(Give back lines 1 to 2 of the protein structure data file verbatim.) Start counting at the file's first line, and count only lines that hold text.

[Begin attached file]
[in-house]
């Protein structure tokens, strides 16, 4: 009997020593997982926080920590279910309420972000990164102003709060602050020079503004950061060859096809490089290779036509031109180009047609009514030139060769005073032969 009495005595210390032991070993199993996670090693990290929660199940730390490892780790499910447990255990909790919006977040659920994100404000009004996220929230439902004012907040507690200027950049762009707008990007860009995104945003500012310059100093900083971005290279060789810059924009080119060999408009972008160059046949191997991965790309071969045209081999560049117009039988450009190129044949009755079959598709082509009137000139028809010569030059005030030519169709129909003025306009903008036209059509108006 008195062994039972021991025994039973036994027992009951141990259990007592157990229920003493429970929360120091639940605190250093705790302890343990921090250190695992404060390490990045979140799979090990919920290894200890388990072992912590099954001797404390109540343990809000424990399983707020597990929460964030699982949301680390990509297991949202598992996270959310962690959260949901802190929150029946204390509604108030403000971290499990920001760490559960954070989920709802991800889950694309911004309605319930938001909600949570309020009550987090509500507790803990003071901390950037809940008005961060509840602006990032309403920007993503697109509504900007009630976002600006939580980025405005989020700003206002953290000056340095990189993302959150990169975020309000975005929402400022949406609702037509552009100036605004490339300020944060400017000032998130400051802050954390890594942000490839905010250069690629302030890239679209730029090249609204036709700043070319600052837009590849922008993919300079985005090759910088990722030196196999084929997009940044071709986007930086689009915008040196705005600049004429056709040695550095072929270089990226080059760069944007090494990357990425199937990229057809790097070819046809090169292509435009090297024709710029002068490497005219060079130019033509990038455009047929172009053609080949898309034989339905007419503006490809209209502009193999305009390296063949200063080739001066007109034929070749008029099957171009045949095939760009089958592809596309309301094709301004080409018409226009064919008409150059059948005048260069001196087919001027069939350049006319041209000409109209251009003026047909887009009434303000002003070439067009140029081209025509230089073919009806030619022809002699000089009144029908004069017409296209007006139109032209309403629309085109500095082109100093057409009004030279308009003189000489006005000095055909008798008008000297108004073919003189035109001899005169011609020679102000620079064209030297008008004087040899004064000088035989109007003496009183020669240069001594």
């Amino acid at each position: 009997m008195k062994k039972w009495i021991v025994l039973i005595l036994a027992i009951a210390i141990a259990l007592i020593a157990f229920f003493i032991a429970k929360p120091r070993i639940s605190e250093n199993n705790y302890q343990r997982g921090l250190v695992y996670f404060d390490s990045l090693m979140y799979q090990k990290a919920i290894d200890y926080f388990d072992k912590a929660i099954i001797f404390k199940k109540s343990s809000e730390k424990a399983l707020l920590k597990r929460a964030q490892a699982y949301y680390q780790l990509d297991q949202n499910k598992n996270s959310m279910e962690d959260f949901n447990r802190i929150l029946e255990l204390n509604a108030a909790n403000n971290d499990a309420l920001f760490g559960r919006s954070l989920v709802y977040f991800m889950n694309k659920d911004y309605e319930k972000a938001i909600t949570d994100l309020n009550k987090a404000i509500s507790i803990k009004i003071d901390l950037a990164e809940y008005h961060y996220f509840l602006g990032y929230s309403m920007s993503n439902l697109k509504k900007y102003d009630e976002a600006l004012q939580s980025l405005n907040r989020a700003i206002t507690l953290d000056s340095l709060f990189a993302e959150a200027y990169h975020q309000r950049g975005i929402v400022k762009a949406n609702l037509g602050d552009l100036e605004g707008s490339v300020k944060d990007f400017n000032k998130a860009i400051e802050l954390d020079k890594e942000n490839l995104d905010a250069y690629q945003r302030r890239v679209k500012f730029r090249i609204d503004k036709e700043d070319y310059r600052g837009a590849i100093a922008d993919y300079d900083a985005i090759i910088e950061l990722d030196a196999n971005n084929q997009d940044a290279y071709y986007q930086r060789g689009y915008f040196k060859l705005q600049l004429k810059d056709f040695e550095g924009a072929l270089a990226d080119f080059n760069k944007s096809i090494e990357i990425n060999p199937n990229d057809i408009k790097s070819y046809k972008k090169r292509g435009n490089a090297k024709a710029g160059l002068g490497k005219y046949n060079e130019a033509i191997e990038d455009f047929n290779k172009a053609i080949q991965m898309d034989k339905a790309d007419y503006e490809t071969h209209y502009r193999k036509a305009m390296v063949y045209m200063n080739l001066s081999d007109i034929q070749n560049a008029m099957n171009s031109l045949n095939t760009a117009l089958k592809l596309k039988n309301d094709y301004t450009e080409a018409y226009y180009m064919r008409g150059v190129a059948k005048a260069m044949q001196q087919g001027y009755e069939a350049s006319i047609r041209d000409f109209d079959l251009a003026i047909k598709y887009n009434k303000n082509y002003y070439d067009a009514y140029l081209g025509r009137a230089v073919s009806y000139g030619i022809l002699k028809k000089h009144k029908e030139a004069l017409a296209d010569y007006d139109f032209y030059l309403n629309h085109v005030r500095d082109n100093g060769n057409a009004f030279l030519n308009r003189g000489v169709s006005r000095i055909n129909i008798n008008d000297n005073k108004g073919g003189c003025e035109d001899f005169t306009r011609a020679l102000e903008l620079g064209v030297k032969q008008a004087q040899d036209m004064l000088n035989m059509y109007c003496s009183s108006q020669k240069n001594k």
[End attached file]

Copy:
[in-house]
């Protein structure tokens, strides 16, 4: 009997020593997982926080920590279910309420972000990164102003709060602050020079503004950061060859096809490089290779036509031109180009047609009514030139060769005073032969 009495005595210390032991070993199993996670090693990290929660199940730390490892780790499910447990255990909790919006977040659920994100404000009004996220929230439902004012907040507690200027950049762009707008990007860009995104945003500012310059100093900083971005290279060789810059924009080119060999408009972008160059046949191997991965790309071969045209081999560049117009039988450009190129044949009755079959598709082509009137000139028809010569030059005030030519169709129909003025306009903008036209059509108006 008195062994039972021991025994039973036994027992009951141990259990007592157990229920003493429970929360120091639940605190250093705790302890343990921090250190695992404060390490990045979140799979090990919920290894200890388990072992912590099954001797404390109540343990809000424990399983707020597990929460964030699982949301680390990509297991949202598992996270959310962690959260949901802190929150029946204390509604108030403000971290499990920001760490559960954070989920709802991800889950694309911004309605319930938001909600949570309020009550987090509500507790803990003071901390950037809940008005961060509840602006990032309403920007993503697109509504900007009630976002600006939580980025405005989020700003206002953290000056340095990189993302959150990169975020309000975005929402400022949406609702037509552009100036605004490339300020944060400017000032998130400051802050954390890594942000490839905010250069690629302030890239679209730029090249609204036709700043070319600052837009590849922008993919300079985005090759910088990722030196196999084929997009940044071709986007930086689009915008040196705005600049004429056709040695550095072929270089990226080059760069944007090494990357990425199937990229057809790097070819046809090169292509435009090297024709710029002068490497005219060079130019033509990038455009047929172009053609080949898309034989339905007419503006490809209209502009193999305009390296063949200063080739001066007109034929070749008029099957171009045949095939760009089958592809596309309301094709301004080409018409226009064919008409150059059948005048260069001196087919001027069939350049006319041209000409109209251009003026047909887009009434303000002003070439067009140029081209025509230089073919009806030619022809002699000089009144029908004069017409296209007006139109032209309403629309085109500095082109100093057409009004030279308009003189000489006005000095055909008798008008000297108004073919003189035109001899005169011609020679102000620079064209030297008008004087040899004064000088035989109007003496009183020669240069001594």